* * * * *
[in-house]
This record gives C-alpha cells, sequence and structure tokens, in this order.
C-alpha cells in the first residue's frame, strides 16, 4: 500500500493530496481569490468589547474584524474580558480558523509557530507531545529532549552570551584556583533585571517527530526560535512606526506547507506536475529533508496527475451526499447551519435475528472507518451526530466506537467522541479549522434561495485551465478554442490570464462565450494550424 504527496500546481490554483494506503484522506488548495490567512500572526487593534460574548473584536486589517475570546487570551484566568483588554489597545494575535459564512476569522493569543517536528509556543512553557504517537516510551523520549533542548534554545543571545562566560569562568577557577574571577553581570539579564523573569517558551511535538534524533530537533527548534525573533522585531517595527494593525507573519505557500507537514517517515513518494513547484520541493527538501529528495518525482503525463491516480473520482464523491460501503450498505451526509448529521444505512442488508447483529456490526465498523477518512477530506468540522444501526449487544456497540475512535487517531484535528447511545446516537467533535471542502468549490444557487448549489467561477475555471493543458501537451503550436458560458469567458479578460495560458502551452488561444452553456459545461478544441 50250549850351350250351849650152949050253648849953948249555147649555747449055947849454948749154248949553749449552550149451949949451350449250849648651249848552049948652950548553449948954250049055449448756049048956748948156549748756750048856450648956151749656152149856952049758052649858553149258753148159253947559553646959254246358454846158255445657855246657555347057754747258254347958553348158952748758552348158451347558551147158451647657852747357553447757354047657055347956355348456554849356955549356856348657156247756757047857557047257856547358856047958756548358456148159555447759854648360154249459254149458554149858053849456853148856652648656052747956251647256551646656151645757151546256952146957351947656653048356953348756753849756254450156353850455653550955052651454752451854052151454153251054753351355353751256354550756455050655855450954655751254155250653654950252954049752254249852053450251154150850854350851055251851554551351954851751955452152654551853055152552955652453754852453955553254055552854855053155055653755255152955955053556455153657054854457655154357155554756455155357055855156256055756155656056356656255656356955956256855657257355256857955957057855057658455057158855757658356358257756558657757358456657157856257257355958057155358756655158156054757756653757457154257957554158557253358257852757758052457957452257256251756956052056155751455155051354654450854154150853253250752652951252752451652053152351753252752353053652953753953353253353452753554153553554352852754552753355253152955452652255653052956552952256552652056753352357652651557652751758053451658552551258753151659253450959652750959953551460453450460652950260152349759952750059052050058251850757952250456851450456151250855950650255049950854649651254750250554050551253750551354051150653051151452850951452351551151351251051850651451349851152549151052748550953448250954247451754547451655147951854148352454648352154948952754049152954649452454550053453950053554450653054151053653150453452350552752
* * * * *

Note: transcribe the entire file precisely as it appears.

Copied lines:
[in-house]
This record gives C-alpha cells, sequence and structure tokens, in this order.
C-alpha cells in the first residue's frame, strides 16, 4: 500500500493530496481569490468589547474584524474580558480558523509557530507531545529532549552570551584556583533585571517527530526560535512606526506547507506536475529533508496527475451526499447551519435475528472507518451526530466506537467522541479549522434561495485551465478554442490570464462565450494550424 504527496500546481490554483494506503484522506488548495490567512500572526487593534460574548473584536486589517475570546487570551484566568483588554489597545494575535459564512476569522493569543517536528509556543512553557504517537516510551523520549533542548534554545543571545562566560569562568577557577574571577553581570539579564523573569517558551511535538534524533530537533527548534525573533522585531517595527494593525507573519505557500507537514517517515513518494513547484520541493527538501529528495518525482503525463491516480473520482464523491460501503450498505451526509448529521444505512442488508447483529456490526465498523477518512477530506468540522444501526449487544456497540475512535487517531484535528447511545446516537467533535471542502468549490444557487448549489467561477475555471493543458501537451503550436458560458469567458479578460495560458502551452488561444452553456459545461478544441 50250549850351350250351849650152949050253648849953948249555147649555747449055947849454948749154248949553749449552550149451949949451350449250849648651249848552049948652950548553449948954250049055449448756049048956748948156549748756750048856450648956151749656152149856952049758052649858553149258753148159253947559553646959254246358454846158255445657855246657555347057754747258254347958553348158952748758552348158451347558551147158451647657852747357553447757354047657055347956355348456554849356955549356856348657156247756757047857557047257856547358856047958756548358456148159555447759854648360154249459254149458554149858053849456853148856652648656052747956251647256551646656151645757151546256952146957351947656653048356953348756753849756254450156353850455653550955052651454752451854052151454153251054753351355353751256354550756455050655855450954655751254155250653654950252954049752254249852053450251154150850854350851055251851554551351954851751955452152654551853055152552955652453754852453955553254055552854855053155055653755255152955955053556455153657054854457655154357155554756455155357055855156256055756155656056356656255656356955956256855657257355256857955957057855057658455057158855757658356358257756558657757358456657157856257257355958057155358756655158156054757756653757457154257957554158557253358257852757758052457957452257256251756956052056155751455155051354654450854154150853253250752652951252752451652053152351753252752353053652953753953353253353452753554153553554352852754552753355253152955452652255653052956552952256552652056753352357652651557652751758053451658552551258753151659253450959652750959953551460453450460652950260152349759952750059052050058251850757952250456851450456151250855950650255049950854649651254750250554050551253750551354051150653051151452850951452351551151351251051850651451349851152549151052748550953448250954247451754547451655147951854148352454648352154948952754049152954649452454550053453950053554450653054151053653150453452350552752